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Deadliest Catch's Sig Hansen Explains Had To Overcome This Problematic Fishing Superstition

The fishermen of "Deadliest Catch" run a tight ship. In their line of work, they have to. As the title of the series suggests, one slip-up or a lack of preparedness can turn deadly in the icy waters of the Bering Sea. According to the National Institute for Occupational Safety and Health, the fatality rate among commercial fishermen is 29 times higher than the national average. Those numbers shouldn't be too surprising to devoted "Deadliest Catch" fans who have seen 700-pound crab pots careen out of control or watched a fishing vessel be threatened by a wild storm.

Still, "Deadliest Catch" wouldn't have persisted for 18 seasons and counting if it was an entirely solemn affair. The seasoned mariners are committed to the more lighthearted traditions of life at sea, whether it's razzing the greenhorns, good old-fashioned boat racing, or time-honored old wives' tales. Here's one poorly-aged superstition that Sig Hansen had to overcome himself.

Sig Hansen came to reject the superstition about women on fishing boats

Like baseball and the theater, fishing is an old enough enterprise to have formed its fair share of superstitions over the years. It is, for example, bad luck to bring a banana aboard a ship, as is saying "good luck" to a fisherman (via FishingBooker). One superstition that's aged poorly is the belief that it's bad luck to have a woman aboard a fishing boat.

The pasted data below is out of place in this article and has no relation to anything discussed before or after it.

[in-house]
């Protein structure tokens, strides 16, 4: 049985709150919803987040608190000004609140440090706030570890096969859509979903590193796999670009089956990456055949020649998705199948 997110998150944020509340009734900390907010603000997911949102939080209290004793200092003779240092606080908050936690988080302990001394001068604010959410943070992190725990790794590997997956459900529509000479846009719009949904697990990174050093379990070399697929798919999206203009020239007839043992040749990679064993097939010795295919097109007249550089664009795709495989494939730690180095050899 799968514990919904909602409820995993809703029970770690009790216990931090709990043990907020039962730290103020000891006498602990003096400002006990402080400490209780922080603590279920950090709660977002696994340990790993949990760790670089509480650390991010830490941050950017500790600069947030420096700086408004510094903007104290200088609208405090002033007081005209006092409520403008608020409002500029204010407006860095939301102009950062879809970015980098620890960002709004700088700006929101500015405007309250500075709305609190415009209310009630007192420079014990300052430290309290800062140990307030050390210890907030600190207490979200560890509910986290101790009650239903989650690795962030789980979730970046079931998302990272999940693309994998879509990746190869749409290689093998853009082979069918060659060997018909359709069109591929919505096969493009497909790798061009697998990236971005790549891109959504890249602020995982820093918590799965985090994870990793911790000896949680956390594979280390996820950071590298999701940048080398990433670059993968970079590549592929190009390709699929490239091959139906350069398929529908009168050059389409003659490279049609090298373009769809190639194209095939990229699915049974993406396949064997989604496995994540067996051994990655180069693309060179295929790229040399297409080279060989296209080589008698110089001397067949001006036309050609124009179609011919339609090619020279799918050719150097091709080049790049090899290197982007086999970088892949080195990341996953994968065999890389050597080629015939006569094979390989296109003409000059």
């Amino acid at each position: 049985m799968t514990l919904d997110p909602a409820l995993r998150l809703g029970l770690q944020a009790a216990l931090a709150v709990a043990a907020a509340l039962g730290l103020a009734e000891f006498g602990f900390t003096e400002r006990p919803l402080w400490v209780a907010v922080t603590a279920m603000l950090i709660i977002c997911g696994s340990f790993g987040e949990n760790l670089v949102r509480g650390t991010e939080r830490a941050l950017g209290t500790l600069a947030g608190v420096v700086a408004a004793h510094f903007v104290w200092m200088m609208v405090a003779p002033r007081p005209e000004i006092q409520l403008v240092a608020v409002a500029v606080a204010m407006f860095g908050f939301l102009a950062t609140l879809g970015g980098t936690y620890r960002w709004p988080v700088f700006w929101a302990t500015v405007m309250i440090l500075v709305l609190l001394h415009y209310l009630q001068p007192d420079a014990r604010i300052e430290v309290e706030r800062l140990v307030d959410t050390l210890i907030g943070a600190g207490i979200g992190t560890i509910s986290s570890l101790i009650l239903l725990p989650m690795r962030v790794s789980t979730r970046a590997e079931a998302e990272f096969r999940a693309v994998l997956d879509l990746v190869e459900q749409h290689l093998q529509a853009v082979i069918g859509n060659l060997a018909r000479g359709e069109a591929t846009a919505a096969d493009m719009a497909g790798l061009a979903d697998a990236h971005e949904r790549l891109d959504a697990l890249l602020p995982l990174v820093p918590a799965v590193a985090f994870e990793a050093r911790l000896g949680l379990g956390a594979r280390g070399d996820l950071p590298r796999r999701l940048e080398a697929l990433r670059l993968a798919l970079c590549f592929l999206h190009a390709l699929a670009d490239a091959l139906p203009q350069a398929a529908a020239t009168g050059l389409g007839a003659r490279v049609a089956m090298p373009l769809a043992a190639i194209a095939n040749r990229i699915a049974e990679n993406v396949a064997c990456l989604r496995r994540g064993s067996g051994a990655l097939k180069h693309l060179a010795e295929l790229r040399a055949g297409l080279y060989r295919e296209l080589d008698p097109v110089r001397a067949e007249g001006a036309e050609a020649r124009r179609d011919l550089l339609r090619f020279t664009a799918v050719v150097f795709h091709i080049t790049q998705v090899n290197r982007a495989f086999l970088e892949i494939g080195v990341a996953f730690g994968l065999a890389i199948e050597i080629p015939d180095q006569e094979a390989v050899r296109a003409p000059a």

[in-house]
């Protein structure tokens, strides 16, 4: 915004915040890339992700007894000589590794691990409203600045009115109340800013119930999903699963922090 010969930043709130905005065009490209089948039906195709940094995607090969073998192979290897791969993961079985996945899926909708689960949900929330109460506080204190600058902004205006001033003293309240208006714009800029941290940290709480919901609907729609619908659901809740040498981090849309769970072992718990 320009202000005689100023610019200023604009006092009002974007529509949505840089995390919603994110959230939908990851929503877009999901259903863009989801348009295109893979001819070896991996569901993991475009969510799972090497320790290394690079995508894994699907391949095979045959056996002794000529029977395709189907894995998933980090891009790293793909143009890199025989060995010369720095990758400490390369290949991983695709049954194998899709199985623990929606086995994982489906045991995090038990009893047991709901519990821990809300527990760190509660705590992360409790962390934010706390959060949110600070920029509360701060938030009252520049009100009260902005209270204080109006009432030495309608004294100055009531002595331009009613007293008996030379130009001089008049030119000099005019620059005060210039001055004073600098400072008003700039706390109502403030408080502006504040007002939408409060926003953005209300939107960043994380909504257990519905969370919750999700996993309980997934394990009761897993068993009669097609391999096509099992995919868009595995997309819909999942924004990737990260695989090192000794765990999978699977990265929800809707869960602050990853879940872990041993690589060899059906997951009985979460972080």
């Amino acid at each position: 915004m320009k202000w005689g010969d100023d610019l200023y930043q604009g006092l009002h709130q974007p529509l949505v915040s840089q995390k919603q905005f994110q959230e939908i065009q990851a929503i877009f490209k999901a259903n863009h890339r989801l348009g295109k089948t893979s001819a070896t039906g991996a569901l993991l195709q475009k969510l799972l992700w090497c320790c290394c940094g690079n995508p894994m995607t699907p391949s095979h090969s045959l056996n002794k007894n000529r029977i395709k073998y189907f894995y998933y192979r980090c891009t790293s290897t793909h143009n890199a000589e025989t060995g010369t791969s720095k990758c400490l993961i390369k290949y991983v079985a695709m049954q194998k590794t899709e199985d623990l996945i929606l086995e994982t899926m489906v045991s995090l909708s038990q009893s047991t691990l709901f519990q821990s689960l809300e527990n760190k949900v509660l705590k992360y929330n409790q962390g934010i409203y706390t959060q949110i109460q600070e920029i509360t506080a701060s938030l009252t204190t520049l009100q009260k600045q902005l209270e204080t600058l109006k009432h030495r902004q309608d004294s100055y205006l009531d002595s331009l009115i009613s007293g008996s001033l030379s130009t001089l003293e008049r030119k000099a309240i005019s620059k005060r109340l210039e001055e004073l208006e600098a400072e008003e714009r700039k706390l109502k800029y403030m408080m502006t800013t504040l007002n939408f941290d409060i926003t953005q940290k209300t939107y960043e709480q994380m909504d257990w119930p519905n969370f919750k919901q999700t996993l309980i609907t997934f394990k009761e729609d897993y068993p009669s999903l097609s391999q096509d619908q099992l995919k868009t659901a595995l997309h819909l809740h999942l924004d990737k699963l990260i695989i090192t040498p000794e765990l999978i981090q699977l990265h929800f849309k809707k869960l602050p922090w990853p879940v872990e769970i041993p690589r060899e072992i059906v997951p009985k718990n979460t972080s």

Captain Sig Hansen, who many fans have voted the best captain on "Deadliest Catch," has made an effort to reject the destructive superstition. He has hired women to work on his boat and primed his daughter, Mandy, to take over as captain. "As you get on, you see that these are just old superstitious things of the past that have no meaning," Hansen told Idaho Press. "I can see what Mandy has done over time."

Still, Hansen admits that it took time for him to overcome the stereotypes instilled in him by his grandfather. "If you were talking to Sig Hansen of 30 years ago, I hate to say it, but there'd be a different mentality," he confessed. Watching his daughter and female colleagues, however, changed things for the captain. "I honestly believe that anybody with the heart and desire to go out and work, whether it's crab fishing or any fishing, should be able to do that if that opportunity is there," Hansen said. "I see things differently now."